KUALA LUMPUR, Oct 12 — Malaysia has made it clear to Australia that it won’t stand for any external threat to the peace and stability in South-east Asia, Parliament was told today.

Defence Minister Datuk Seri Hishammuddin Hussein said the federal government’s position has been very clear and consistent regarding the three-way security pact Australia has with the United States and the United Kingdom in the Indoe-Pacific region, better known as Aukus.

“The latest stance of the Malaysian government on Aukus remains consistent with the stance affirmed by the prime minister, that the formation of Aukus raises concerns as it has the potential to disrupt peace and stability in Southeast Asia. 

“It will also provoke other powers to act more aggressively in the region, especially in the South China Sea,” he said in the Dewan Rakyat.

The senior minister said Malaysia’s stance remained unchanged even after his phone conversation with his Australian counterpart Peter Dutton and a recent meeting with Australia’s representative, Vice-Admiral David Johnston.

“In both these discussions, I have stressed that Malaysia does not want to be dragged into the geopolitics of the considerations of huge powers. 

“I also emphasised that, as an Asean nation, Malaysia holds the principle of maintaining Asean as a Zone of Peace, Freedom and Neutrality,” Hishammuddin added.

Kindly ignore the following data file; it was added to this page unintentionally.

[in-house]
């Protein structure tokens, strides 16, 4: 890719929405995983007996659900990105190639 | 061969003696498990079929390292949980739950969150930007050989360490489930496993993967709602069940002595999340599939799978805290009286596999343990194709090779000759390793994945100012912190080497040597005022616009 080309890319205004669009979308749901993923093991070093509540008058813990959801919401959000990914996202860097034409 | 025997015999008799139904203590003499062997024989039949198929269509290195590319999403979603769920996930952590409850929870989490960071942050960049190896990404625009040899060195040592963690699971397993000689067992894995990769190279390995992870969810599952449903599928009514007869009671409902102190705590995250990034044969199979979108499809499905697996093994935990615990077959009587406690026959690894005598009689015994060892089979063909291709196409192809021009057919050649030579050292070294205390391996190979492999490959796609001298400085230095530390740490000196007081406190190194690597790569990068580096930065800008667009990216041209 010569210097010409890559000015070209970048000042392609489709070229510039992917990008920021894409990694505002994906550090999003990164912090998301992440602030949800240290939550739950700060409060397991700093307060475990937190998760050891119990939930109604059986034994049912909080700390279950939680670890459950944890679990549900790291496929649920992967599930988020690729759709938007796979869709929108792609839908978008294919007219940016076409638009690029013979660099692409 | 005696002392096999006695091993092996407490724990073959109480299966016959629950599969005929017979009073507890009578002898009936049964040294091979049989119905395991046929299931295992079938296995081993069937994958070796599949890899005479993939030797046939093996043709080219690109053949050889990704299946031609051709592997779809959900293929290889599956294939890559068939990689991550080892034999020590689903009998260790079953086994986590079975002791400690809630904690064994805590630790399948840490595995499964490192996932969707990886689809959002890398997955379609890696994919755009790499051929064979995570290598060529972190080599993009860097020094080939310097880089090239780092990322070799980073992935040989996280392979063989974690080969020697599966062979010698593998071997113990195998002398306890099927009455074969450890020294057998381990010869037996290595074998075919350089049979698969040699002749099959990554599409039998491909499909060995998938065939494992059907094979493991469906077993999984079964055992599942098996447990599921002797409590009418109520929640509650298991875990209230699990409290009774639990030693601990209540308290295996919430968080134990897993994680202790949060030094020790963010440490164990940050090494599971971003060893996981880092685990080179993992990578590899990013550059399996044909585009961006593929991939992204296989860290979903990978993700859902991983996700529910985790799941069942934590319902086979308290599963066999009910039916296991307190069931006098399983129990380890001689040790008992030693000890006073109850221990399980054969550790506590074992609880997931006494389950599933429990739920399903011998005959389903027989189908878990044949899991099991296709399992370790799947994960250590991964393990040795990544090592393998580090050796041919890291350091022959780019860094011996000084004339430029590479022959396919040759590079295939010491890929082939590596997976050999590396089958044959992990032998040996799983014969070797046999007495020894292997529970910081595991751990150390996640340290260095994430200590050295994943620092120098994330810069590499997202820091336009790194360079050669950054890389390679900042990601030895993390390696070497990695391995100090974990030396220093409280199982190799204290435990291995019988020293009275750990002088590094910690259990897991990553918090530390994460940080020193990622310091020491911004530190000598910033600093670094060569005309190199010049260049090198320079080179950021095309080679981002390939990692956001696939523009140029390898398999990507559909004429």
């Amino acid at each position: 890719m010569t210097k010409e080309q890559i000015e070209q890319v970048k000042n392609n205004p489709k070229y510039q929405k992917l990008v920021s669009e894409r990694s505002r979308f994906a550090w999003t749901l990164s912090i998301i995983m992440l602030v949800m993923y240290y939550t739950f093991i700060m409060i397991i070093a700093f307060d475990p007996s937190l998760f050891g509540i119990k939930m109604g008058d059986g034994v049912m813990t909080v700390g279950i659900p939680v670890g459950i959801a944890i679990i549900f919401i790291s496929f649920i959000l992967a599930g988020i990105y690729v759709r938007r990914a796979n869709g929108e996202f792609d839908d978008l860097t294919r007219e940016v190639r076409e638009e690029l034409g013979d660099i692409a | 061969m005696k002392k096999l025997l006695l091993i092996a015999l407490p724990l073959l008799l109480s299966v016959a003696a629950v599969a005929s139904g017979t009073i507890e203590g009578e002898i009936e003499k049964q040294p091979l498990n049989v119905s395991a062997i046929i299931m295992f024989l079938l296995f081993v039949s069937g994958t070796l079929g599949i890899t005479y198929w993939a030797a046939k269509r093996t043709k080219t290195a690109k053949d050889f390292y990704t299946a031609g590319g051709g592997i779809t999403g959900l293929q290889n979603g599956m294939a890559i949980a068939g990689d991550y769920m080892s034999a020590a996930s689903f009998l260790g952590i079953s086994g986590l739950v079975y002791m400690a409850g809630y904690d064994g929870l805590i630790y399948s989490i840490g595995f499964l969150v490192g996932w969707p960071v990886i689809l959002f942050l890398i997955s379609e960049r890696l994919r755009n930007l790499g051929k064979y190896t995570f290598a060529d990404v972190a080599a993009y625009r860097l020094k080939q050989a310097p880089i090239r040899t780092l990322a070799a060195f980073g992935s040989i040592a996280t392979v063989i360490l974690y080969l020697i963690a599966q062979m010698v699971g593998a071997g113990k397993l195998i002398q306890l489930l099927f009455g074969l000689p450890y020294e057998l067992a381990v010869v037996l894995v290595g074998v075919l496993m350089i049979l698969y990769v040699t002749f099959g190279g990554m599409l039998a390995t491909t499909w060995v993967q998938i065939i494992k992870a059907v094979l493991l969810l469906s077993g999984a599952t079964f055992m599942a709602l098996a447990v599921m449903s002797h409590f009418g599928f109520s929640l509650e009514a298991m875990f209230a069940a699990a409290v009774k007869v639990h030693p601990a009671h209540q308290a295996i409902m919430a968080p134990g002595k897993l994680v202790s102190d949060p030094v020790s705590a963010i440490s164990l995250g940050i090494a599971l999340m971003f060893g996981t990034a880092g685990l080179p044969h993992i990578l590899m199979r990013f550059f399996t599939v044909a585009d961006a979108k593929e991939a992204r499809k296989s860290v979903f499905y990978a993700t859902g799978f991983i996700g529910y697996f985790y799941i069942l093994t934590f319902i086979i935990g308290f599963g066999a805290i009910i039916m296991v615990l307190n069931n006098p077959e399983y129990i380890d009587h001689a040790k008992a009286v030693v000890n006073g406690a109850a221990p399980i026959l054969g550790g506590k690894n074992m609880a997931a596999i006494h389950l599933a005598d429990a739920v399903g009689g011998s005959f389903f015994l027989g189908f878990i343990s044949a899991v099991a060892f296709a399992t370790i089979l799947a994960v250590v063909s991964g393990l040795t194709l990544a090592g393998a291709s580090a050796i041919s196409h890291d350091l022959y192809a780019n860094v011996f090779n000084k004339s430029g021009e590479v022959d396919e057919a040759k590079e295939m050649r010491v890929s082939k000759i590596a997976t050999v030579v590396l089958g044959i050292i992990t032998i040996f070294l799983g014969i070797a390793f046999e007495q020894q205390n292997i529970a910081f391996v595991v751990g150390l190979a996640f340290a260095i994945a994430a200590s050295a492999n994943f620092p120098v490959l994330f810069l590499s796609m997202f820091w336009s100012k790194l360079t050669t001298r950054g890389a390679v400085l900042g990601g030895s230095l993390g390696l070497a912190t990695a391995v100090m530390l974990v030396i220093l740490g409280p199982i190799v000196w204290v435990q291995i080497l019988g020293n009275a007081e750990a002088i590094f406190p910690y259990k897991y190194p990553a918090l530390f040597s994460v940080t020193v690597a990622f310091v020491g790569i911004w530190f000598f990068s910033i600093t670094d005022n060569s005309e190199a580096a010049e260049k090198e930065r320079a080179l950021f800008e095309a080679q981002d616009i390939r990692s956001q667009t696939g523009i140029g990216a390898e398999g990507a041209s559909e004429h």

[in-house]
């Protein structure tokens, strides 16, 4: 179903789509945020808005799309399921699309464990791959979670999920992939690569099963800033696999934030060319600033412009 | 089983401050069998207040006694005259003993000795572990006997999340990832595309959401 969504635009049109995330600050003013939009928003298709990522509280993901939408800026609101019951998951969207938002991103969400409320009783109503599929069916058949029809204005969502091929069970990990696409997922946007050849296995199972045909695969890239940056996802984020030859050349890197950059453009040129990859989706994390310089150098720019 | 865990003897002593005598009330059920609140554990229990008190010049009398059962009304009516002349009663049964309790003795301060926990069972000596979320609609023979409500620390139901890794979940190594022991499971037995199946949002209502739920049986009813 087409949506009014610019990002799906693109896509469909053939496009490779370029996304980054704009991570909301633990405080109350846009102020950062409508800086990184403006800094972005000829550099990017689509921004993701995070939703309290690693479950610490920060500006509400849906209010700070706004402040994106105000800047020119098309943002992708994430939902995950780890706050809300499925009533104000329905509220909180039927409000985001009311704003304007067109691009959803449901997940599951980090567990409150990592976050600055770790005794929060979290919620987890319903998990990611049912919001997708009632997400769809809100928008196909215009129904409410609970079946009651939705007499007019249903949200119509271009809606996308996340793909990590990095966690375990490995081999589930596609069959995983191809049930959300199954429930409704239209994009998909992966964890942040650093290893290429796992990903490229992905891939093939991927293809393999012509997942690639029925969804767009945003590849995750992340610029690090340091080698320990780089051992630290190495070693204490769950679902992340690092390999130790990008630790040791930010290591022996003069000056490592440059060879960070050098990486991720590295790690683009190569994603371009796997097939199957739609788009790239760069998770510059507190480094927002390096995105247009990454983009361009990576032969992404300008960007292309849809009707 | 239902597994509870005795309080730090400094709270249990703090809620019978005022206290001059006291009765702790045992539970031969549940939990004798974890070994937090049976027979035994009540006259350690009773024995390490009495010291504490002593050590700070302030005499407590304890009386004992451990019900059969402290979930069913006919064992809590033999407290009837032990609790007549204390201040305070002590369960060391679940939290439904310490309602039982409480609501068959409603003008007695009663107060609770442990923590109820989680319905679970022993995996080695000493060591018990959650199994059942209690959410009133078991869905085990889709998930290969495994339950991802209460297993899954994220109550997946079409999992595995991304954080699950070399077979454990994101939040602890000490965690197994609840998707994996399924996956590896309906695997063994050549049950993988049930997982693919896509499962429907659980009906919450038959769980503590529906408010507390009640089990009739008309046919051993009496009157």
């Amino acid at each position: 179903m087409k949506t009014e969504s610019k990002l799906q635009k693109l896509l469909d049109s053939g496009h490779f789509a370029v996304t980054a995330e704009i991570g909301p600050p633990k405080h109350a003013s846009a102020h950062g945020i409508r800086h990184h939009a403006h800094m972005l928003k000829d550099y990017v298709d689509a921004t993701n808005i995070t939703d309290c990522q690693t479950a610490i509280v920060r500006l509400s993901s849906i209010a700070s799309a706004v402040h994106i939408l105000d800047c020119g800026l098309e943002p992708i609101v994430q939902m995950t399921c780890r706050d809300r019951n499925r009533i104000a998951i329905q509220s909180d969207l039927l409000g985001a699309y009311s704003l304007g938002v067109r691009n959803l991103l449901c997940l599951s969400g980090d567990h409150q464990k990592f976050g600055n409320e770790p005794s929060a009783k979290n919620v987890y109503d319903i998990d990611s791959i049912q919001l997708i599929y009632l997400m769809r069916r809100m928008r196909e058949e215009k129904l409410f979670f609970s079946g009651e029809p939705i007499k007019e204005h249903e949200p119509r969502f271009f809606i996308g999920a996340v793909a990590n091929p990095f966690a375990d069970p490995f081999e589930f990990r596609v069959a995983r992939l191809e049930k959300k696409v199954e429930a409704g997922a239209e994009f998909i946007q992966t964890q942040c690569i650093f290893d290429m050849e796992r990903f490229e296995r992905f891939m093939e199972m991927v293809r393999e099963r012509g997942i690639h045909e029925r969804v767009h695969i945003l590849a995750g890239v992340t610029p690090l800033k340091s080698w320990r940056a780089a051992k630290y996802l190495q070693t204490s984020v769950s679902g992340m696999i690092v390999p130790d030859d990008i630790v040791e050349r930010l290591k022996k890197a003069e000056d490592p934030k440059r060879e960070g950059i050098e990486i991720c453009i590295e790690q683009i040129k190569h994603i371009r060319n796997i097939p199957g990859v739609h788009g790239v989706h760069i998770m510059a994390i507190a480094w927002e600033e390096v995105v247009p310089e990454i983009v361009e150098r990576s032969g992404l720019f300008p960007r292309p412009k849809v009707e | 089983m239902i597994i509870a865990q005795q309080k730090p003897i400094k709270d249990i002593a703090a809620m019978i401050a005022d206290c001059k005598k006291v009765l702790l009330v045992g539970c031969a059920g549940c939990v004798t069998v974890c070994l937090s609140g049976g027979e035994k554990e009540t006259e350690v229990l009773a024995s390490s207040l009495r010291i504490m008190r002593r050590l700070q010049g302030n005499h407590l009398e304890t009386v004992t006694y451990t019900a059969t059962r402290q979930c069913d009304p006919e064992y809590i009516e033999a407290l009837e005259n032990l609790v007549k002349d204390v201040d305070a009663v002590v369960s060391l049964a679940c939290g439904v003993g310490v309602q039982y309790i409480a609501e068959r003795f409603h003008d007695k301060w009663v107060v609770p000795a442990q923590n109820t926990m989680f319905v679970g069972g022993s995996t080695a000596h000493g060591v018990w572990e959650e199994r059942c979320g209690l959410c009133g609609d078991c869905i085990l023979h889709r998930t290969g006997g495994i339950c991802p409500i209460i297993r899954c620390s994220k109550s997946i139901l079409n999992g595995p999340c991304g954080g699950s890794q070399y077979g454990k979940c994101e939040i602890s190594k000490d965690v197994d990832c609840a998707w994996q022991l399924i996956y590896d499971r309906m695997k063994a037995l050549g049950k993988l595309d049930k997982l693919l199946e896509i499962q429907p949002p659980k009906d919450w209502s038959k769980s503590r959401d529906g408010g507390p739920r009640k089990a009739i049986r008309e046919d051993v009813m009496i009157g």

He said Australia must respect the Asean principle on neutrality and Malaysia’s stance on nuclear-powered submarines operating in its waters, including under the United Nations Convention on the Law of the Sea, and the Southeast Asian Nuclear-Weapon-FreeZone Treaty.

Hishammuddin said that he had also informed Australia that it needs to obtain consent from Malaysia if any of its nuclear-powered warship or submarine wishes to enter Malaysian waters or ports.

He said Johnston had last week explained that Aukus is not a military alliance but a collaboration for nuclear-powered submarine technology.

He said the Australian official also said the nuclear-powered submarine does not involve nuclear armaments, in line with Non-Proliferation of Nuclear Weapons Treaty 1968.

But he reminded both Dutton and Johnston that all parties should refrain from using any military action that is considered provocative or has the potential to increase tensions and provoke conflict.

“I also emphasised that Malaysia’s stand will not budge, that is, any problems, differences and disputes must be addressed, consistently and clearly through dialogue and consultation,” Hishammuddin added.